Voluntary wheel running preserves lumbar perineuronal nets, enhances motor functions and prevents hyperreflexia after spinal cord injury

J. Sánchez-Ventura, L. Giménez-Llort, C. Penas, E. Udina*

*Corresponding author for this work

Research output: Contribution to journalArticleResearchpeer-review

Abstract

Perineuronal nets (PNN) are a promising candidate to harness neural plasticity since their activity-dependent modulation allows to either stabilize the circuits or increase plasticity. Modulation of plasticity is the basis of rehabilitation strategies to reduce maladaptive plasticity after spinal cord injuries (SCI). Hence, it is important to understand how spinal PNN are affected after SCI and rehabilitation. Thus, this work aims to describe functional and PNN changes after thoracic SCI in mice, followed by different activity-dependent therapies: enriched environment, voluntary wheel and forced treadmill running. We found that the contusion provoked thermal hyperalgesia, hyperreflexia and locomotor impairment as measured by thermal plantar test, H wave recordings and the BMS score of locomotion, respectively. In the spinal cord, SCI reduced PNN density around lumbar motoneurons. In contrast, activity-based therapies increased motoneuron activity and reversed PNN decrease. The voluntary wheel group showed full preservation of PNN which also correlated with reduced hyperreflexia and better locomotor recovery. Furthermore, both voluntary wheel and treadmill running reduced hyperalgesia, but this finding was independent of lumbar PNN levels. In the brainstem sensory nuclei, SCI did not modify PNN whereas some activity-based therapies reduced them. The results of the present study highlight the impact of SCI on decreasing PNN at caudal segments of the spinal cord and the potential of physical activity-based therapies to reverse PNN disaggregation and to improve functional recovery. As modulating plasticity is crucial for restoring damaged neural circuits, regulating PNN by activity is an encouraging target to improve the outcome after injury.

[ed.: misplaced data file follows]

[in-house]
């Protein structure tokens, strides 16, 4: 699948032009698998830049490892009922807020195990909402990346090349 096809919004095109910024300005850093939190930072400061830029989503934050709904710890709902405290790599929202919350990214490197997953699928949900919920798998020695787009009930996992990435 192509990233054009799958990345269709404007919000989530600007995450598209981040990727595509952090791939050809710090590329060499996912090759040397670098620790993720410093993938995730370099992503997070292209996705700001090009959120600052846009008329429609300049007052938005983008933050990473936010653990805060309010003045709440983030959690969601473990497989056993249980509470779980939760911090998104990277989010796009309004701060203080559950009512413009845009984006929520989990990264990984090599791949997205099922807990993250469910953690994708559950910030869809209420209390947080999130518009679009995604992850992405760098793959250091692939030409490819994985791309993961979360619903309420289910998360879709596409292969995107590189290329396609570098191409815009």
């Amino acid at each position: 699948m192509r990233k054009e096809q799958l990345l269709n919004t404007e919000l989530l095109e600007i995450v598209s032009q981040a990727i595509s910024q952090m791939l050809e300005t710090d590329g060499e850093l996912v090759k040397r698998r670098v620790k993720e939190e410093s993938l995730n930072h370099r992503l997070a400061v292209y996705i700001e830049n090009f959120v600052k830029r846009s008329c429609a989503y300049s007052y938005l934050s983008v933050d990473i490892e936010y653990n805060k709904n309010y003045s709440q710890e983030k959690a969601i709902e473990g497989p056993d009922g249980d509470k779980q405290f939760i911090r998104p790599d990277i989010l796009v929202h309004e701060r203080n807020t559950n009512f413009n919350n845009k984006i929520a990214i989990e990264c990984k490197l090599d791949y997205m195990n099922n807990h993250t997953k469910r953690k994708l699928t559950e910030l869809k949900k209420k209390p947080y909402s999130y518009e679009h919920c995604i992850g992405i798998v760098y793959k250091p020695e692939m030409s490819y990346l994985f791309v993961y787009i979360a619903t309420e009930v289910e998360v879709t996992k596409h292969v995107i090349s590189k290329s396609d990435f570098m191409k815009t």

Original languageAmerican English
Article number113533
JournalExperimental Neurology
Volume336
DOIs
Publication statusPublished - Feb 2021

Keywords

  • Activity-dependent therapy
  • Hyperreflexia
  • Motoneurons
  • Neuropathic pain
  • Perineuronal nets
  • Physical activity
  • Spinal cord injury

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